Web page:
component o f charge is therefore given by
cos(eot+d(t))
7(1)(0 =
(41)
= F(A)cos{cot+4>)
30
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Differentiating this with respect to time gives the relation between current and
voltage
= -(co+ 0)F(A)sm(cot+ f t + — A cos(<ar+ f t
dA
(42)
Defining an amplitude dependent capacitance with F (A ) = C(A)A gives the
fundamental component o f current versus voltage,
r® (0 = -{& + $ C (A )A sin(c* + ft+ C A cos{cot+ f t + ^ - A A cos(cat+ f t
dA
(43)
and implies the following element admittance at constant amplitude and phase:
Ycap(o')=jo>C(A)
(44)
This admittance would be the result o f a large signal microwave measurement.
Applying Kurokawa's substitution here, we find
z<1)( 0 = -{& + $ C (A )A sin (cot+ft+C A cos (g# + f t
(45)
This is nearly identical to (43) but it is missing the last term. Thus if we use the
representation (43) for a nonlinear capacitor we must include the missing term
upon the application o f Kurokawa's substitution. The missing term creates
additional phase shift due to amplitude modulation and becomes small for weakly
nonlinear capacitors where
A
dA
with a nonlinear flux linkage curve y /= f( i).
Similar results hold for inductors
Appendix 1.2 Response of Networks to Narrowband Signals
The networks that interconnect nonlinear oscillators are usually
constructed from linear circuit elements, and the oscillators themselves can often
be adequately modeled as a simple resonant tank circuit with a nonlinear
conductance that responds instantaneously to signal amplitude at the oscillator
terminals. I f the frequency response o f such a network is known for a fixed
excitation amplitude, over a wide range o f amplitudes, then we can determine the
network response to a signal that contains amplitude and/or frequency modulation.
In the case o f narrowband signals the result collapses to Kurokawa's substitution.
31
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Consider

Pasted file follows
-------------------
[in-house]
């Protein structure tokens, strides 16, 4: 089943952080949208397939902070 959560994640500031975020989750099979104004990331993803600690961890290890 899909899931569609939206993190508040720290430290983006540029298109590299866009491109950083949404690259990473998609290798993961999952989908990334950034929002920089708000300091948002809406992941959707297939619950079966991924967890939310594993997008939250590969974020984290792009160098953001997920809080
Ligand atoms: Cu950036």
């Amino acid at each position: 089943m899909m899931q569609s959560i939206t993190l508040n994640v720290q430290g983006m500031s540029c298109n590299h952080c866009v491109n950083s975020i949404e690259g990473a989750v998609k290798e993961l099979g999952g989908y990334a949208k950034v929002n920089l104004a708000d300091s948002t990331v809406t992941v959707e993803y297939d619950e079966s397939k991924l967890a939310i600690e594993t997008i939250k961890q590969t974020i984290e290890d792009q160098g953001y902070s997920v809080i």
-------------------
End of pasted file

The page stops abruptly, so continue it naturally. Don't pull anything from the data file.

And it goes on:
a
time
invariant
network
whose
input
is
^ (/) = A (t) cos(o>0t + ) ) and with frequency response H (A, eo) = ^2
•
The frequency response depends on the input amplitude because o f the possible
presence o f nonlinear conductances but is defined by m aintaining constant input
amplitude and phase. This is precisely how large signal microwave measurements
are made and yield amplitude and frequency dependent transfer functions in the
above form. Since the nonlinear devices are assumed to respond instantaneously
to the applied voltage, w e can account for the amplitude dependence o f the above
transfer function by simply substituting in A (t) for the constant value A. The
frequency dependence o f H, however, gives rise to modulation dependent terms, as
this analysis will show. Since all o f the succeeding operations are linear, we will
simplify the mathematics by expressing the input as a complex exponential and, in
the end, taking the real part o f the output.
The input signal we will consider is
Vj(/) = A(t)eJ^ e ituJ
(46)
and the spectrum o f the modulation is
(47)
S(,a) = £ j e i*e'JO*dt
This spectrum is related to the input signal spectrum Vi(eo)=J°°A ^ ° ^ e ~ la*dt
through the modulation property: [10]
(48)
V1(o)) = S(eo-CD0)
The time domain filter output can be expressed in terms o f the modulation
spectrum via the inverse Fourier transform
v2(l)=r
l7C
J-°°